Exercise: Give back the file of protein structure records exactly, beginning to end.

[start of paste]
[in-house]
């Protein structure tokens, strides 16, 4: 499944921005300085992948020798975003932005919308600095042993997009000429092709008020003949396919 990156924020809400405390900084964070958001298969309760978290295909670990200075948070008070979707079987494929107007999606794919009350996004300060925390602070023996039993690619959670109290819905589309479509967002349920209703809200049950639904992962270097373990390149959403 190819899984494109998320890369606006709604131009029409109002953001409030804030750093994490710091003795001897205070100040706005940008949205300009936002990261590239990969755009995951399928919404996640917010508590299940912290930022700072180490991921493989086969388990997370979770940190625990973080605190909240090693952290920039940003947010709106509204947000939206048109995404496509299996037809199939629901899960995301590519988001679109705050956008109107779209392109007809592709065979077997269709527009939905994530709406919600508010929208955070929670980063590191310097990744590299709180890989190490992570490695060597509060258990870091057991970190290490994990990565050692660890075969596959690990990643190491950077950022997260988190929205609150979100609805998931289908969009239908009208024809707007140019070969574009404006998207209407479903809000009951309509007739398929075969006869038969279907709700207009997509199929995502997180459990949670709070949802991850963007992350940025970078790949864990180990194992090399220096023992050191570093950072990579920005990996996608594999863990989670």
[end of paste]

[in-house]
């Protein structure tokens, strides 16, 4: 499944921005300085992948020798975003932005919308600095042993997009000429092709008020003949396919 990156924020809400405390900084964070958001298969309760978290295909670990200075948070008070979707079987494929107007999606794919009350996004300060925390602070023996039993690619959670109290819905589309479509967002349920209703809200049950639904992962270097373990390149959403 190819899984494109998320890369606006709604131009029409109002953001409030804030750093994490710091003795001897205070100040706005940008949205300009936002990261590239990969755009995951399928919404996640917010508590299940912290930022700072180490991921493989086969388990997370979770940190625990973080605190909240090693952290920039940003947010709106509204947000939206048109995404496509299996037809199939629901899960995301590519988001679109705050956008109107779209392109007809592709065979077997269709527009939905994530709406919600508010929208955070929670980063590191310097990744590299709180890989190490992570490695060597509060258990870091057991970190290490994990990565050692660890075969596959690990990643190491950077950022997260988190929205609150979100609805998931289908969009239908009208024809707007140019070969574009404006998207209407479903809000009951309509007739398929075969006869038969279907709700207009997509199929995502997180459990949670709070949802991850963007992350940025970078790949864990180990194992090399220096023992050191570093950072990579920005990996996608594999863990989670």